As you’re attempting to do accounting for your small business, are you trying to understand why your e-Commerce cost of goods sold is too high? Do you find it difficult to calculate cost of goods sold? If you are struggling to know how to calculate this to find whether there are any mistakes, this article can help you find a solution.
E-Commerce in the UK
Choosing to be a UK e-Commerce owner might be one of the smartest decisions that you have made so far. With the growth of technology, we have seen how artificial intelligence and machine learning have helped businesses in general. This has brought remarkable changes to people’s lives and has transformed their habits and lifestyles.
For example, many people prefer to do online shopping instead of going to the shopping centre and buy what they need. Especially after the Covid-19 pandemic and the inevitability of lockdowns, people have tended more towards online shopping. So, you certainly have made a great decision!
Taking a look at e-Commerce in the UK, we can find some admirable statistics. According to Statista:
- The United Kingdom appeared to have Europe's biggest B2C e-commerce market in 2019.
- UK consumers spent 200 billion euros on online purchases
- By now a mature market, UK e-commerce sales reached a value of 693 billion British pounds in 2019.
So, if your cost of goods sold is high and you cannot make your desired profits, it is highly likely not because of the economical situations of the UK or the negative growth rate. Rather, you may have some problems identifying how to account for the cost of goods sold.
What Does Cost Of Goods Sold Mean?
An e-commerce business’s cost of goods sold is the amount of money spent in a certain period to make and sell the company's goods. The cost of goods sold might be much easier or much more complex to calculate depending on the type of business. The smaller your business, the easier it is to calculate the cost of goods sold, and the less qualitative analysis is required.
The cost of goods sold is stated on your income statement and is deducted from gross income when calculating it. A prospective investor may look at the income statement and consider a high cost of goods sold as a major reason why the company's profit isn't as great as it could be, and refuse to invest accordingly. However, a more controllable cost of goods sold would aid in the development of a more sustainable economy.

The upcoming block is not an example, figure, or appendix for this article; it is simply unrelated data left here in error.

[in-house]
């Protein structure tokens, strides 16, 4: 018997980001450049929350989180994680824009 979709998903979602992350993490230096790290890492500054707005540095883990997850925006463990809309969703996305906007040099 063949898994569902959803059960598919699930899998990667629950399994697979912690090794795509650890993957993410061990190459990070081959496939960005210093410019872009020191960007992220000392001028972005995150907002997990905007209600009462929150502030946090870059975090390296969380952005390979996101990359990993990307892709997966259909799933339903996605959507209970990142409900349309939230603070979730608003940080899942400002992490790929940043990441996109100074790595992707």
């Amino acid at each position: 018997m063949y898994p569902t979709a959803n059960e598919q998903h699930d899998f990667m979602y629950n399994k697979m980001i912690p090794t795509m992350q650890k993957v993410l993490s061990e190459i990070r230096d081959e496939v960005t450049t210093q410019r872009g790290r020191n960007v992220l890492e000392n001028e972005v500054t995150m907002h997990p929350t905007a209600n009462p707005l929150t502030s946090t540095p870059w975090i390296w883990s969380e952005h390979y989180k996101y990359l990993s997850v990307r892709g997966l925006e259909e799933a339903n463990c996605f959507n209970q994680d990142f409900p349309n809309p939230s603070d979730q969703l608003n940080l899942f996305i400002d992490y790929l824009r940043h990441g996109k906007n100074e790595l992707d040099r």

How Do UK E-commerce Owners Wrongly Account for Costs of Goods Sold?
So, let’s review the most common mistakes that UK E-commerce owners make when accounting cost of goods sold.
Not Considering Both Direct and Indirect Costs
As a UK e-commerce owner, when you want to calculate the cost of goods, you should make sure to consider both direct and indirect costs. The reason is that they both comprise the total cost of goods.
But what are direct and indirect costs?
Your guess based on the names is right. Direct costs are those that are directly associated with the goods while indirect costs are not.
Here are the examples of direct costs:
- Raw materials
- Inventory costs of the goods
- The supplies costs
- Packaging costs
- The supplies for production
- Overhead costs, including utilities and rent
And here are some of the examples of indirect costs:
- Technical equipment and tools
- Storage costs
- Administrative salaries
If you do not consider all of these costs, your cost of goods sold will not be accurate. So, you need to employ an experienced accountant to make sure if you are calculating correctly and accurately.